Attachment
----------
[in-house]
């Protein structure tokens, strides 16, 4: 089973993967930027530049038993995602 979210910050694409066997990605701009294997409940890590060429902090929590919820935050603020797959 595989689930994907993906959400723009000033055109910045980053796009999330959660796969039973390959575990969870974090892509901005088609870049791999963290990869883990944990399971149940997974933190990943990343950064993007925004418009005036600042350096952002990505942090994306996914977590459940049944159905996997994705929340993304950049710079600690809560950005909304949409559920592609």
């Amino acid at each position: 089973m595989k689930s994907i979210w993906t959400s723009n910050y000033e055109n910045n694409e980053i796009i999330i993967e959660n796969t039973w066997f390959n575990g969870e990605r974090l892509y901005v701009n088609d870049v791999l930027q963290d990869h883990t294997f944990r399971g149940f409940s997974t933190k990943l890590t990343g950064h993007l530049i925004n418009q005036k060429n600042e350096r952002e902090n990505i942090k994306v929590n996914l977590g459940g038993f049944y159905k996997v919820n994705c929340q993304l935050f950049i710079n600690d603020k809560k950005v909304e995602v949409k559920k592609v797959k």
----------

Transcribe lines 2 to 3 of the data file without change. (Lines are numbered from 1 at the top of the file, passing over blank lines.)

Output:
């Protein structure tokens, strides 16, 4: 089973993967930027530049038993995602 979210910050694409066997990605701009294997409940890590060429902090929590919820935050603020797959 595989689930994907993906959400723009000033055109910045980053796009999330959660796969039973390959575990969870974090892509901005088609870049791999963290990869883990944990399971149940997974933190990943990343950064993007925004418009005036600042350096952002990505942090994306996914977590459940049944159905996997994705929340993304950049710079600690809560950005909304949409559920592609």
């Amino acid at each position: 089973m595989k689930s994907i979210w993906t959400s723009n910050y000033e055109n910045n694409e980053i796009i999330i993967e959660n796969t039973w066997f390959n575990g969870e990605r974090l892509y901005v701009n088609d870049v791999l930027q963290d990869h883990t294997f944990r399971g149940f409940s997974t933190k990943l890590t990343g950064h993007l530049i925004n418009q005036k060429n600042e350096r952002e902090n990505i942090k994306v929590n996914l977590g459940g038993f049944y159905k996997v919820n994705c929340q993304l935050f950049i710079n600690d603020k809560k950005v909304e995602v949409k559920k592609v797959k």